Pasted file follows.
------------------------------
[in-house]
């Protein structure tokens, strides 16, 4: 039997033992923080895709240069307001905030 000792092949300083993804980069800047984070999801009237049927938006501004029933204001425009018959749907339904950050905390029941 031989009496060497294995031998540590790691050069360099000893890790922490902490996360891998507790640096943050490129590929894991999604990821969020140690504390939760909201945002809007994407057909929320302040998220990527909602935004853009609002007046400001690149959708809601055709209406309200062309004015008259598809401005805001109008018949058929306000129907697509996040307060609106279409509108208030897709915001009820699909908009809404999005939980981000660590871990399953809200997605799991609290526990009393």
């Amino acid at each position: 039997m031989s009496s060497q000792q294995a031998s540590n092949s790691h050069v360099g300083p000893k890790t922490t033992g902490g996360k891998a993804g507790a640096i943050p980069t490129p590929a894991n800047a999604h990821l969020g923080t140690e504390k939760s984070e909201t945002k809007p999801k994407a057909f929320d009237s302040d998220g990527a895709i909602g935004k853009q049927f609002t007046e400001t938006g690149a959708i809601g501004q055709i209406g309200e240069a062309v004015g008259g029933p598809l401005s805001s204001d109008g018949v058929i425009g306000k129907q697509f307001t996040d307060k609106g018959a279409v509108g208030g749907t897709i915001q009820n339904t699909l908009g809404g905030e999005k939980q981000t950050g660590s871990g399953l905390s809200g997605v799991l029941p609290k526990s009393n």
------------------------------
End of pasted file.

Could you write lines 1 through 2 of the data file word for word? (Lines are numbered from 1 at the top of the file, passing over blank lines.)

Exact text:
[in-house]
């Protein structure tokens, strides 16, 4: 039997033992923080895709240069307001905030 000792092949300083993804980069800047984070999801009237049927938006501004029933204001425009018959749907339904950050905390029941 031989009496060497294995031998540590790691050069360099000893890790922490902490996360891998507790640096943050490129590929894991999604990821969020140690504390939760909201945002809007994407057909929320302040998220990527909602935004853009609002007046400001690149959708809601055709209406309200062309004015008259598809401005805001109008018949058929306000129907697509996040307060609106279409509108208030897709915001009820699909908009809404999005939980981000660590871990399953809200997605799991609290526990009393």